At 11.17.04 Community of Minds: Len Steinbach, CIO, The Cleveland Museum of Art

Submitted by Norm Roulet on Mon, 11/29/2004 - 16:12.

Community of Minds hosted another great forum at Case,
partnering with REI, featuring the energetic and proactive CIO of the
world-class Cleveland Museum of Art (CMA), Len Steinbach, presenting on
innovative technologies, projects and services they’ve developed to best serve
the local community and extend their value, outreach and success around the
world.

In a whirlwind presentation on a range of fascinating
initiatives, Len proved he is one of the most effective leaders of Information Technology
(IT) thinking and doing in this region, and he is an outspoken champion for his
organization and world-class IT. Some highlights included overviews of their
interactive distant learning programs, sharing knowledge and expertise from an
in-museum multimedia studio with libraries and classrooms wherever bandwidth is
available. He demonstrated virtual community initiatives as another outreach to
the community, and an exceptional interactive multi-player game they developed
to make learning about art fun and experiential. He showed how they have
outfitted their art galleries with interactive touch-screen computing
interfaces
to assist teachers on the spot to tap into the knowledge of the
museum organization on select subjects, like African art, and he proved
videoconferencing is part of their sophisticated business processes, as with an
expert consultation on a unique type of pottery with Louvre conservators.

Out of the box, Len discussed his vision for broadening
global awareness of this special institution and using IT in leveraging distinctive
competencies like our conservation program as a service to other museums. He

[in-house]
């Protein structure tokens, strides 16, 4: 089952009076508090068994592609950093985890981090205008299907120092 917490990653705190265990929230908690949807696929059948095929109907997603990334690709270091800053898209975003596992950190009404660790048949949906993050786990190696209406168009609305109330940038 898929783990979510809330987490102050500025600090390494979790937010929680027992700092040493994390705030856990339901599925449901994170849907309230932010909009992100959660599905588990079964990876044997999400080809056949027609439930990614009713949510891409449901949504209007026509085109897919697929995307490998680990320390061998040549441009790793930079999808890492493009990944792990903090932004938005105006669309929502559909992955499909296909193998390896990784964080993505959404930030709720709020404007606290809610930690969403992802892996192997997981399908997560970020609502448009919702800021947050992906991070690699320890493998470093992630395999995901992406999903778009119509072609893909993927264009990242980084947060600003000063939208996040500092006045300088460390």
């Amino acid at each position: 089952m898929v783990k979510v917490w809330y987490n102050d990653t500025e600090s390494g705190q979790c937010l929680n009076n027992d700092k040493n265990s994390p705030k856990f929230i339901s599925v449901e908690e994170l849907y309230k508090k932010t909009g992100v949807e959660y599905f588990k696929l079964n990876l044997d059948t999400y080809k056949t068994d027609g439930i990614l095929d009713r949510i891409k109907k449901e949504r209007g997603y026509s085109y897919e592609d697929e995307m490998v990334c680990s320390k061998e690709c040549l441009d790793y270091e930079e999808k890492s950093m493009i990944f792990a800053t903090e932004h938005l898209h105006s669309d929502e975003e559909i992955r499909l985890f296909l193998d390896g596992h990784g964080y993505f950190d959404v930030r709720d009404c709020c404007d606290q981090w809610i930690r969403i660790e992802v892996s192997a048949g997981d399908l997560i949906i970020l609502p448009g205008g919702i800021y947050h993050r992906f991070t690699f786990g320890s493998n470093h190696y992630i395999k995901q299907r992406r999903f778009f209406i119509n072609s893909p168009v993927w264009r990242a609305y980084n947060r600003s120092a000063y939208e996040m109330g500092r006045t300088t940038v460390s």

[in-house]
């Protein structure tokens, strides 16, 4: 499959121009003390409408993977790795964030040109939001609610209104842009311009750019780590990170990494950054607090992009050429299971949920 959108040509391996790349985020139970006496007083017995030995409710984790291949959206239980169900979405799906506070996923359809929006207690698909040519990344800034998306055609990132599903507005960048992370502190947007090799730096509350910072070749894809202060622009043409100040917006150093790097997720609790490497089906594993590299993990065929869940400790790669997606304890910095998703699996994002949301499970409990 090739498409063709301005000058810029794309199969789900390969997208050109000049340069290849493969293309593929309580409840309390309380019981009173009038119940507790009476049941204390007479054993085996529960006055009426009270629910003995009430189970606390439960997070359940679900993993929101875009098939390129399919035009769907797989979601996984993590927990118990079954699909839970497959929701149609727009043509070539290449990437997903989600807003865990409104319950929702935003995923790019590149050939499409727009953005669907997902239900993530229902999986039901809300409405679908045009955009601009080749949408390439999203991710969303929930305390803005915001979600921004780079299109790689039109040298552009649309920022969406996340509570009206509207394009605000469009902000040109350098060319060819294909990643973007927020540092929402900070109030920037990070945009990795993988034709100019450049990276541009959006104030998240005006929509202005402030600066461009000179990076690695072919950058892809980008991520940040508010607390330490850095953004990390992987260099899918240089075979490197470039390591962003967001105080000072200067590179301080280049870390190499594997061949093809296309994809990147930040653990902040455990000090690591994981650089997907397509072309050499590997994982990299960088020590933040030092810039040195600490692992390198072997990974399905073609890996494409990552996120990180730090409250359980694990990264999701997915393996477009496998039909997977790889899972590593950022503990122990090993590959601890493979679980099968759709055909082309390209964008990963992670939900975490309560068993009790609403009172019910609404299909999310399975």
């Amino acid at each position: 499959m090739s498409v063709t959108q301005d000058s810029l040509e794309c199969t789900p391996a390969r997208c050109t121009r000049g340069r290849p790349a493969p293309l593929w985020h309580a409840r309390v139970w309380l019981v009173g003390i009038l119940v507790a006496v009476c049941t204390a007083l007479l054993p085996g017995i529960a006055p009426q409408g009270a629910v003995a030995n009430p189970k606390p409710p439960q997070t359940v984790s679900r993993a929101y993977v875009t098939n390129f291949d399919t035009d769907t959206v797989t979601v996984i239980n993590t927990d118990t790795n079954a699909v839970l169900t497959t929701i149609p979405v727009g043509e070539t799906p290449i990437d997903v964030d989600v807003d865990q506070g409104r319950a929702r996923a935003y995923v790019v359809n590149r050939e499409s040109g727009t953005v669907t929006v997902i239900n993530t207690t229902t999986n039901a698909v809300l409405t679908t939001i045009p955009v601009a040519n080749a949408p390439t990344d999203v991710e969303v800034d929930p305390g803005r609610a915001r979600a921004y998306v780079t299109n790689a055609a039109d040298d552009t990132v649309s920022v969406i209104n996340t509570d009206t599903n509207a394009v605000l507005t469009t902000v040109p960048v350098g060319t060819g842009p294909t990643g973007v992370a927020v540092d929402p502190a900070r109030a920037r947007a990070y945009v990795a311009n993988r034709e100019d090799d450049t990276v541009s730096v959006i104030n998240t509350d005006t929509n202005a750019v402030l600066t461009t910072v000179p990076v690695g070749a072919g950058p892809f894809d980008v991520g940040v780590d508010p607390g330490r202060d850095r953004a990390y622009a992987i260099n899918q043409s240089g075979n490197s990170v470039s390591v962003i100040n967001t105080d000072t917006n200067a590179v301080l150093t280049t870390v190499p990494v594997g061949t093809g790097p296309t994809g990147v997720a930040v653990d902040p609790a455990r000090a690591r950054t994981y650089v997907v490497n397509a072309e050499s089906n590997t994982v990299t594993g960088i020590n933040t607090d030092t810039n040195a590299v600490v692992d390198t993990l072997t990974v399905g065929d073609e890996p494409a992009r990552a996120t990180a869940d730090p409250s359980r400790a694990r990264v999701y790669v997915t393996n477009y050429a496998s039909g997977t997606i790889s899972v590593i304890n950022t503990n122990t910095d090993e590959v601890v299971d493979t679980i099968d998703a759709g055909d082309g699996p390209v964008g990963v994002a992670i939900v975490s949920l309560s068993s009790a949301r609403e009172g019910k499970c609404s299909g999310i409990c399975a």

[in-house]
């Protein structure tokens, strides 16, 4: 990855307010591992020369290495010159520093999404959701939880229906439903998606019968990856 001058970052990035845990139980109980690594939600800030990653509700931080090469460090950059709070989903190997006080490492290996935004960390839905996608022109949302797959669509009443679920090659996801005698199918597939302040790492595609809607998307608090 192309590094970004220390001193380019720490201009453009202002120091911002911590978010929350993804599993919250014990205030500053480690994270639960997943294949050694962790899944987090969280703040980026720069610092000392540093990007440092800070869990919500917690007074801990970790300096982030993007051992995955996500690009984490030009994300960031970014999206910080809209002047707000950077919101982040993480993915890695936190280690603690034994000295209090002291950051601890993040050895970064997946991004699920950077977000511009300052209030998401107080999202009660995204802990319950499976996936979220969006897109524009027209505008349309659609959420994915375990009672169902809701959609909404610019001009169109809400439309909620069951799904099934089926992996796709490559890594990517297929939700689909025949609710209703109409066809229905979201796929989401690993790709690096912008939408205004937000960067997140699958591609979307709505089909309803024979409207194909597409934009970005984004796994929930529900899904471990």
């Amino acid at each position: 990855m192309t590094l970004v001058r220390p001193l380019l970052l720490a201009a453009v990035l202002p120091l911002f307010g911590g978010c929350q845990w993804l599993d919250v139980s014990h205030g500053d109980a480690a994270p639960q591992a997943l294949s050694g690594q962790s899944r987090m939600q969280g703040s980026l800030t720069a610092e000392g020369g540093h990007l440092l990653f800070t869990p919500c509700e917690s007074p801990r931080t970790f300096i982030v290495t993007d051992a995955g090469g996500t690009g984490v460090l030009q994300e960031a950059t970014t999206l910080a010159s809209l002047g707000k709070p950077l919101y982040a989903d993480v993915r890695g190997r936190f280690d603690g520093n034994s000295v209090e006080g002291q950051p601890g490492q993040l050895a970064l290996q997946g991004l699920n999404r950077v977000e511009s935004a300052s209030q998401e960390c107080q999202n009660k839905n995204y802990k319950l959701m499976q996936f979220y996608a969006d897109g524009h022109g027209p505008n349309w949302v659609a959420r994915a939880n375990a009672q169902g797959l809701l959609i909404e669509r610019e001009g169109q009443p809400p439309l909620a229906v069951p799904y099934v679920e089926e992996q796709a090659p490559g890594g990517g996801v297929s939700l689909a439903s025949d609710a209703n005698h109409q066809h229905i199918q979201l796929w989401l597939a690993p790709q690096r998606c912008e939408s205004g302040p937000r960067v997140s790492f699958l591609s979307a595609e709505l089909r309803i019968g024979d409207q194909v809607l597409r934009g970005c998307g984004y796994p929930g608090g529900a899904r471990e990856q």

made attendees realize not only is our museum world class in ways we never
imagined, but that by further leveraging our IT and human resources in this
area, like the exceptional CIA students who developed the CMA learning game,
CMA is one place where Cleveland stands to be world-leading.

Len did express some concerns worth sharing. He is
exasperated that the students who designed and programmed the game he featured
have not been able to find jobs here in the region, so may well leave for
greener pastures (I mentioned this to a local IT company CEO who plans to
address that problem). Len is frustrated people aren’t more aware of the value
of the CMA IT program, and that the museum is having to struggle to raise the
money for their expansion. But he is entirely confident of the museum’s
development plans and their leadership’s commitment to IT as part of their
future footprint on the global museum and education landscape.

At the end of the presentation, I asked Len what we in the
audience – IT professionals – can do to help him succeed with his vision. He
didn’t express any personal needs – he is concerned we make NEO a receptive
place for artistically talented IT professionals, like the students who have
helped him, and he cares that the community rally around his organization and
its expansion plans. I plan to revisit this issue with Len to explore more
about how to make his longer term vision clearer in the community, as every leader
I know supports the Cleveland Museum of Art as one of our most important
resources. For now, I’m glad to know they have such exceptional IT leadership.